In lieu of an abstract, here is a brief excerpt of the content:

183 7 7 7 7 7 7 In April 1955, just before the Supreme Court ruled on how to implement its momentous decision in Brown v. Board of Education, declaring that desegregation of public schools should proceed at “all deliberate speed,” the eyes of many black Memphians turned briefly in a different direction, to the case of the “Patio 6.” The appellation referred to a group of six black employees of Joel’s Patio, a downtown Memphis café serving southern-style food. The workers, all but one of them women, were offended by their bosses’ new mode of attracting customers: seating an elderly black woman, Mrs. Savannah Keyes, outside the café, with a bandana around her head and ringing a bell. Behind Mrs. Keyes, a “mammy” rag dollsatinthewindow.AccordingtoMrs.MarieTaylor,whoapproachedthe two white women employers on behalf of the group, they told her: “Look, if you all don’t like it, get your clothes and get out.” The workers chose to leave, at which point the employers locked the door and called the police, who arrested the workers. Mrs. Taylor later reported at a community meeting that one arresting officer had become verbally abusive: “He threatened to ‘knock my brains out’ if he ever caught me on the street.” Jailed and charged with disorderly conduct and disturbing the peace, the employees were eventually found guilty and fined in city court. Not unusual in their content, these events nevertheless sparked an extraordinary response: the formation of the Memphis Citizens Committee for the Promotion of Justice by ministers and other community leaders, in order to defend these “heroes in a common place,” as one ame minister put it.1 The same week that this community meeting took place, another group of black Memphians drove to Mound Bayou, Mississippi, for the annual meeting of the Regional Council of Negro Leadership (rcnl) and a speech by black U.S. congressman Charles Diggs Jr. They joined an astounding 7 7 7 7 7 7 7 7 7 Rejecting Mammy The Urban-Rural Road in the Era of Brown v. Board of Education 6 The Era of Brown 184 13,000 African Americans from across the Delta, including, according to the black press, “tenants, sharecroppers, day laborers as well as farm owners , and a cross-section of the professional group.” This crowd had turned out in defiance of threats from the white Citizens’ Councils, formed in reaction to the 1954 Supreme Court decision. A week later, the “gangland style” murder of one of the meeting’s speakers, Rev. George W. Lee, a black Baptist minister and leading Mississippi voting rights activist, drew black Memphians back to the Delta for his funeral. After the lynching three months later in nearby Tallahatchie County of fourteen-year-old Emmett Till, who was visiting from Chicago, the Tri-State Defender, a new black newspaper in Memphis, characterized race relations in the Delta as a “racial equation” of “master and servant and rigidly enforced.”2 Indeed, black activism in Memphis in the years surrounding the Supreme Court’s momentous decision emerged in the context of a powerful urban-rural matrix that focused attention on such wrenching reminders of the plantation regime as Mrs. Keyes’s presence outside of Joel’s Patio. Local understandings of freedom were shaped in profound ways both by this interchange between plantation and city and by the Supreme Court’s redefinition of equal rights. During the 1950s, the one-way, rural-to-urban migration turned into two-way exchanges of activism and ideas. At the same time, black Memphians perceived what the black press referred to as a “racial equation” of “master and slave” as a description of not only rural but also city life, leading many to strike out against urban practices that were symbolic of the plantation. For the “Patio 6” workers, the “mammy” stereotype simultaneously evoked shame and anger. Protesting it bound them to the historical struggle for freedom. In Memphis in the early 1950s, the race-baiting and red-baiting that de- fined the domestic Cold War in the South nearly crushed black-majority labor unions and put a damper on naacp activism. Given this reactionary social context, marked by such dramas as Senator James Eastland’s public anticommunist hearings in Memphis and the bombing of a home in which a black family was sleeping, one might conclude that the militant activism of the wartime and postwar years was obliterated. Rather than disappearing , hard-pressed struggles by working-class...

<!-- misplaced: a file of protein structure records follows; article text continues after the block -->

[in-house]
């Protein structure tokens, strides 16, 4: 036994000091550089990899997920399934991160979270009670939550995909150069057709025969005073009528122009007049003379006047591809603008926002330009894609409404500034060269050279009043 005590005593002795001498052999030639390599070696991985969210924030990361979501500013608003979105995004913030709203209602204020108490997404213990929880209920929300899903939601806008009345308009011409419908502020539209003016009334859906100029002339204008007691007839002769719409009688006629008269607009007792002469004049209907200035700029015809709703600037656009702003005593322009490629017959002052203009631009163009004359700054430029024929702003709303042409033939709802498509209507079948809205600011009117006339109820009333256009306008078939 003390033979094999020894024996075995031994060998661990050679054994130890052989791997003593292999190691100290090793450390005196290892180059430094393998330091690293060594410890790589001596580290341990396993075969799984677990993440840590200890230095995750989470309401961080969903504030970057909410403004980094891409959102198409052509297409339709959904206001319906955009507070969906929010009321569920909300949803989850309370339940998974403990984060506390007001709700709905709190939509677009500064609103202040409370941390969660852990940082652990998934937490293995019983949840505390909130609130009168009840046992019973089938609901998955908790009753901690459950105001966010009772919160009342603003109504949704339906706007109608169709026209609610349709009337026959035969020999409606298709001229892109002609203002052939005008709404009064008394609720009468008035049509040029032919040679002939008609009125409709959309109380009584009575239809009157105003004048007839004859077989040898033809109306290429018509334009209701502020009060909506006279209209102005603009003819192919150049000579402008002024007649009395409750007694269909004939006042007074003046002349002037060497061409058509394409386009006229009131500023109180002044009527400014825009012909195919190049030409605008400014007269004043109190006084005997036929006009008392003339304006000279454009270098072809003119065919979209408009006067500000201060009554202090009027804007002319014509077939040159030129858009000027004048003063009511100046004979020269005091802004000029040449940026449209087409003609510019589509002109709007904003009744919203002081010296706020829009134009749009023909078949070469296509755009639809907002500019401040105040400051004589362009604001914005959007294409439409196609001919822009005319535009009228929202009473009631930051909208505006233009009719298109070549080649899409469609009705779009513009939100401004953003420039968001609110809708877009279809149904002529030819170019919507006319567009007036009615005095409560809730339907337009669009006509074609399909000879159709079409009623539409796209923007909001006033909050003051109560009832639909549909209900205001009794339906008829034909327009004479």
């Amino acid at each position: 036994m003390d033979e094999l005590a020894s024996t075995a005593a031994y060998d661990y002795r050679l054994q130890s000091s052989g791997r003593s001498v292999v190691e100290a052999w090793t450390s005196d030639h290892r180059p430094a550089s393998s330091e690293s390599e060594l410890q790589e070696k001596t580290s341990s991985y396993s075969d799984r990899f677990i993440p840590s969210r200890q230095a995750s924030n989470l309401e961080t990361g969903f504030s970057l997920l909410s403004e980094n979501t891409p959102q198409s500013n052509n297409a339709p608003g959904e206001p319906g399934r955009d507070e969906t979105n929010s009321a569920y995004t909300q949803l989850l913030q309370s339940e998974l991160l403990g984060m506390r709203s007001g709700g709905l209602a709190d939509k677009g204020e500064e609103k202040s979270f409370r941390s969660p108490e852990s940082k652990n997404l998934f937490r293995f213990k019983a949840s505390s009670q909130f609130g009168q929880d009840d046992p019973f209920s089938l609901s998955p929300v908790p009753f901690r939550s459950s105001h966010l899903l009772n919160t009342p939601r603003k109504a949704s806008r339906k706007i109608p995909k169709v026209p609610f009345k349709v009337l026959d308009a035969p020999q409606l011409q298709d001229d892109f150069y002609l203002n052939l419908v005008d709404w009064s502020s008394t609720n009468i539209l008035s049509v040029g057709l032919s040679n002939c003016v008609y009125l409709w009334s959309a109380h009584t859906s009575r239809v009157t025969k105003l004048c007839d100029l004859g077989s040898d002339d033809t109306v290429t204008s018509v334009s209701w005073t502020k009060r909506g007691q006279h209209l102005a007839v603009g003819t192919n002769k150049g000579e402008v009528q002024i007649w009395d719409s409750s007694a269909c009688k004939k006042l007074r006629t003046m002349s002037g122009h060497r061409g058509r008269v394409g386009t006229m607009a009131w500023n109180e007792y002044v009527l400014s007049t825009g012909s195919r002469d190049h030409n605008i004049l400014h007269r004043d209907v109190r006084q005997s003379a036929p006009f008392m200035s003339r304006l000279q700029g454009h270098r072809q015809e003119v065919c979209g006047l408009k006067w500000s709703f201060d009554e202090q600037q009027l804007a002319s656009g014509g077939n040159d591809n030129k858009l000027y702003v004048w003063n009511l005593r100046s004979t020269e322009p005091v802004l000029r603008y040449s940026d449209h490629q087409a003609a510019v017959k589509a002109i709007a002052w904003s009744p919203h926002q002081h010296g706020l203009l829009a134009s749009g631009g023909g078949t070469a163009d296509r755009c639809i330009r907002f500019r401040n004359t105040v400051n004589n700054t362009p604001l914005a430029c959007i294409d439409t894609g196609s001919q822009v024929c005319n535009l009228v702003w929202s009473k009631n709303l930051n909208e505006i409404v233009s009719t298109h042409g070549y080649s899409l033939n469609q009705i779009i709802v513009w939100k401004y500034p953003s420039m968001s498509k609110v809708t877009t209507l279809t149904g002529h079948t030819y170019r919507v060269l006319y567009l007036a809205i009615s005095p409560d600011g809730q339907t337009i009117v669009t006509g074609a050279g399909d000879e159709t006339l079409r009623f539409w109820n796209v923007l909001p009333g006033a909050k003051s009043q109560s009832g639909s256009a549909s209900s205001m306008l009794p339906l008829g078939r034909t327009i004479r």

Additional Information

Related ISBN
MARC Record
Launched on MUSE
Open Access
Back To Top

This website uses cookies to ensure you get the best experience on our website. Without cookies your experience may not be seamless.